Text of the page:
oysters in oban
Traveling is bittersweet. Soaring on wave after wave of new and thrilling experiences. All with an undercurrent of understanding that “once-in-a-lifetime” means “once-in-a-lifetime.” Scotland was showing us her best self with Islay. We waved a wistful goodbye to whisky island.
Moving forward meant finding our way to a firth on our fifth morning in Scotland. A long strip of sea reaching into the land awaited. Oban (Oh-bin) is “The Little Bay” town that sits on the Firth of Lorn. The Seafood Capital of Scotland. The gateway to the Hebrides. The home of the “dark stranger” MacDougal, son of King Somerled, and Dunollie Castle.
Isle of Islay => Oban
We plotted a meandering countryside path to Oban. A simple agenda of castle spotting. We’d arrive in Oban sometime before sunset.
Our first stop was coffee. Lucy’s at Kilmartin. A food truck with picnic tables and a whole lot more to see.
Kilmartin is a small village at the center of Kilmartin Glen. Land peppered with prehistoric gems. We had stumbled into the Neolithic and Bronze Age of Scotland.
The museum was closed for renovation. A missed opportunity. I would have loved to learn more about what we were seeing. Spent the day fully exploring the six miles of archaeological sites.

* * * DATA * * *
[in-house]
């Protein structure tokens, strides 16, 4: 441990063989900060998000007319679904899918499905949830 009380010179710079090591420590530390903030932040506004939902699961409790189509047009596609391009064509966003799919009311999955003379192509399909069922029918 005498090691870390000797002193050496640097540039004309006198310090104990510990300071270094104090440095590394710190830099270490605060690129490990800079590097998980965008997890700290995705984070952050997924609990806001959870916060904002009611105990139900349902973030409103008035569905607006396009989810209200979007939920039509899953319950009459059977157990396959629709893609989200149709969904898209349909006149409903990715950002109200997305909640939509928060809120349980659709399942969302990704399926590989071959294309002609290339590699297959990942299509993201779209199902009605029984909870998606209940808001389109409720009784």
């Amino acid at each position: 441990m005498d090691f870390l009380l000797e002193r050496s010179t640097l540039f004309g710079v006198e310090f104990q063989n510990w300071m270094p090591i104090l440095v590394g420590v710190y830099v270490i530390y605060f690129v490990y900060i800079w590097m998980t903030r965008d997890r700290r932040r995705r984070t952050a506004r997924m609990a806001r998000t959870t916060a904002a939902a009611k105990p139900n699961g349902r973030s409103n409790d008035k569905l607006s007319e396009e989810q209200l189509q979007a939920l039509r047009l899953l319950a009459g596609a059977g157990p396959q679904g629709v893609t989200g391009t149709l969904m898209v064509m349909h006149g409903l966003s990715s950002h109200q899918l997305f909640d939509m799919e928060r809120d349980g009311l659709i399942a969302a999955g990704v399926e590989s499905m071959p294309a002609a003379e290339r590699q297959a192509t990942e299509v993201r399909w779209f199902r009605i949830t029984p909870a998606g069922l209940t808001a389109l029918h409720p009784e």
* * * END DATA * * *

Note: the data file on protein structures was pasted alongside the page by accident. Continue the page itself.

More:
Castle spotting was an Easter egg hunt. Some laid out in the open. Others hidden and passed by. Scotland could use an official “castle crossing” sign. Like the sheep, they dot the landscape. I discovered too late that a blue thistle symbol is a signal to tourists.
Still my castle spotting game was solid. We climbed up, down, and around the 16th-century tower house of Carnasserie Castle. Playing hide-and-seek would be epic there. We also snuck through the muck on a “trail” to see Kilchurn Castle. We picked a route that somehow did not suck the boot off of my foot. The private and gorgeous view across Loch Awe was worth every squish. We shared the bank with only a few sheep and ducks.
My travel regrets almost always involve missed photos. The orange sheep will live only in my memory. Wooly pumpkins scattered across the hills of the Scotland back roads. In hindsight I know that I cursed the photo. After seeing them at every turn, I said out loud, “next one we see we have to stop.” We never saw another ewe in that hue*.
I found no single answer on why the fleece was flocked orange. Theories ranged from simple aesthetics to thwarting thieves to helping herders. One dye-in-the-wool farmer was supporting multiple sclerosis awareness.